Tori Cooper Becomes First Black Transgender Woman on Presidential HIV Council
By: ShaCamree Gowdy
For three decades, Tori Cooper has been using her voice in advocacy, and is now part of the most diverse government in history.
Cooper, the Human Rights Campaign’s Transgender Justice Initiative’s Director of Community Engagement, has been appointed by the Biden Administration as the first Black transgender member of the President’s Advisory Council on HIV/AIDS, per NBC News’ Jo Yurcaba. The group was founded in 1995 to advise the federal government on HIV and AIDS prevention, treatment, and cure.
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“I could not be more proud to serve on the Presidential Advisory Council on HIV/AIDS. We are honored and excited that the Biden-Harris Administration is recognizing the importance of including transgender people, especially Black transgender women, in this life-saving work,” Cooper said in a statement released by the HRC. “I am eager to advocate on behalf of all transgender and non-binary people, including all trans and non-binary people who are living with HIV. This work has never been more critical, and I look forward to working with my colleagues on PACHA to help bring an end to the HIV epidemic.”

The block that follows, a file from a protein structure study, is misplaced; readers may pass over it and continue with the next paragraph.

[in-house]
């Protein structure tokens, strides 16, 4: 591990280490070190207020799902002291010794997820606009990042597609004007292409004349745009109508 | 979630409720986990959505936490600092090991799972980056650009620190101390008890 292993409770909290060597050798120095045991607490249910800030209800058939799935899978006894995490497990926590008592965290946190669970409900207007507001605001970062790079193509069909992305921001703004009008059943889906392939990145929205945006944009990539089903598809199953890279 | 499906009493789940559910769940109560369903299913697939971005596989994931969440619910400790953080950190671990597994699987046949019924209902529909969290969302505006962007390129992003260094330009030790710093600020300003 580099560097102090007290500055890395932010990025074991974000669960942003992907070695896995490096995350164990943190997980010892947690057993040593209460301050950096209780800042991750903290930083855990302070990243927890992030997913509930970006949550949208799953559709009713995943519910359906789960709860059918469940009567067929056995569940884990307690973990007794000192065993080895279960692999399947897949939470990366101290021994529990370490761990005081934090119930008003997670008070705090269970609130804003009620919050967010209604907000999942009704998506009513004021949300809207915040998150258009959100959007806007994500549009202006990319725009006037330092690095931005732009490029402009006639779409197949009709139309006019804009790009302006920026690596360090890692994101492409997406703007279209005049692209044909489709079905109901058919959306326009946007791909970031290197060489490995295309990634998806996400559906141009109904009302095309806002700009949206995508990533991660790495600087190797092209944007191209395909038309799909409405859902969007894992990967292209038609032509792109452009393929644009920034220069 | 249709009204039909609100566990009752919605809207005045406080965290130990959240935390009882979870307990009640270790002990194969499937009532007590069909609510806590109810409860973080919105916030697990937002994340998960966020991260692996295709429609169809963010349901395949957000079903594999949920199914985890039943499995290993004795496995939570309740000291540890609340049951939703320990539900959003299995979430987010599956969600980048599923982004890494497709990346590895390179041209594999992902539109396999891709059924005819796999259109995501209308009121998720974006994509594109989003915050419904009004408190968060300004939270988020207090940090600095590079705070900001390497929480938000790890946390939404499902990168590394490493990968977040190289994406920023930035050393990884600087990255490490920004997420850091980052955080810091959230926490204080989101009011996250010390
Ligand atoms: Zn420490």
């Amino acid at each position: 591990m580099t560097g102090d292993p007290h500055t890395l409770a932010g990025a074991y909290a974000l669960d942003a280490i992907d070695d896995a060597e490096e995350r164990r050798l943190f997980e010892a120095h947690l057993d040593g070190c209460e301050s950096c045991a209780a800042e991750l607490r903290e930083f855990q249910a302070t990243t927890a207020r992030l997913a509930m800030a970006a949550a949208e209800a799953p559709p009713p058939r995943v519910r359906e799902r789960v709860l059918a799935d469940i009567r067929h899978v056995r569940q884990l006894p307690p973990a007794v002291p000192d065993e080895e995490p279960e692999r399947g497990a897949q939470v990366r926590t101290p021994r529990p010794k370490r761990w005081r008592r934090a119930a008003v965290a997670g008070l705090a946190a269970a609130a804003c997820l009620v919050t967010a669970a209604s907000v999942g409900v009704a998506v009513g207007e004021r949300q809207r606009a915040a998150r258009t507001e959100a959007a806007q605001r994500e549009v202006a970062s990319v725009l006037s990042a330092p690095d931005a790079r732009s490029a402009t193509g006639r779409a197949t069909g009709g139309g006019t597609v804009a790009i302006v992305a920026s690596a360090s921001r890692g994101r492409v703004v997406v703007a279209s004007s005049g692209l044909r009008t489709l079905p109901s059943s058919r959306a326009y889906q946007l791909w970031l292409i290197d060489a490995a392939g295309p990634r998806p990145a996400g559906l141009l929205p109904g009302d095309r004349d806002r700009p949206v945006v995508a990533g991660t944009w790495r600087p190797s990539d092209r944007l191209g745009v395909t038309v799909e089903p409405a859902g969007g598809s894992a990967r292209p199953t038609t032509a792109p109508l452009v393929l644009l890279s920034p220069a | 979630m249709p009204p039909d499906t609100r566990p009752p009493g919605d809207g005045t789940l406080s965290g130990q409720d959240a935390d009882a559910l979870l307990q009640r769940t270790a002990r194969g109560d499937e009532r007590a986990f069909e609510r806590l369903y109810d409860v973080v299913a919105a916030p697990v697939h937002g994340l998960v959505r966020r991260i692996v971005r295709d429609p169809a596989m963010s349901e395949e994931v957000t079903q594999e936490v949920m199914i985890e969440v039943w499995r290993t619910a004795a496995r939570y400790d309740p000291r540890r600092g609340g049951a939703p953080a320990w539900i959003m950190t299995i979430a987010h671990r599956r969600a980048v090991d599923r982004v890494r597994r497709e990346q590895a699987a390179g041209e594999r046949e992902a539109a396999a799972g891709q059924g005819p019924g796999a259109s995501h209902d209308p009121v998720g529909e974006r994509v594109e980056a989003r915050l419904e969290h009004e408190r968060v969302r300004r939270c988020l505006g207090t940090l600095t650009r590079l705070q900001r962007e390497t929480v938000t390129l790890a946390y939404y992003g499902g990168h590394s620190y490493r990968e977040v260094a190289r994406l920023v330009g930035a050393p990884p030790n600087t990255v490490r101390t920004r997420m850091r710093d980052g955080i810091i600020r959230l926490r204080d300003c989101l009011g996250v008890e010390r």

Happy Sunday! I woke up, said my prayers, started reading the news and THIS! It’s gonna be a glorious day!https://t.co/3h4c6zynaW
— Ms Tori Cooper (@MsToriCooper1) August 15, 2021
Research shows that at least 1 in 20 transgender women are living with HIV, per HRC. HIV is three times more common among Black transgender women and one and a half times more in Latinx transgender women. A recent Centers for Disease Control and Prevention study conducted in seven U.S. cities found that 42% of transgender women interviewed had HIV, with 62% of Black transgender women and 35% of Latinx transgender women having the virus.
“We have to make sure that providers understand that as trans folks we have the same needs as every other community but also very unique needs as well,” said Cooper, as reported by Yurcaba. “Cisgender women don’t need prostate exams; trans women do. Cisgender men don’t need gynecological care; trans men do. And so, true HIV health care—through comprehensive and inclusive health care—includes all of those, and there are a number of different ways to get to that.”
While racism is among the most significant barriers to HIV care, Cooper believes that a number of government policy recommendations, including low-barrier access to gender-marker modifications on IDs and routine health care check-ins, could help reduce HIV disparities among Black trans women.
Because PACHA focuses on policy suggestions, the long-time advocate and now council member expressed hope that these concerns will be resolved in the near future as more people are “given a seat at the table.”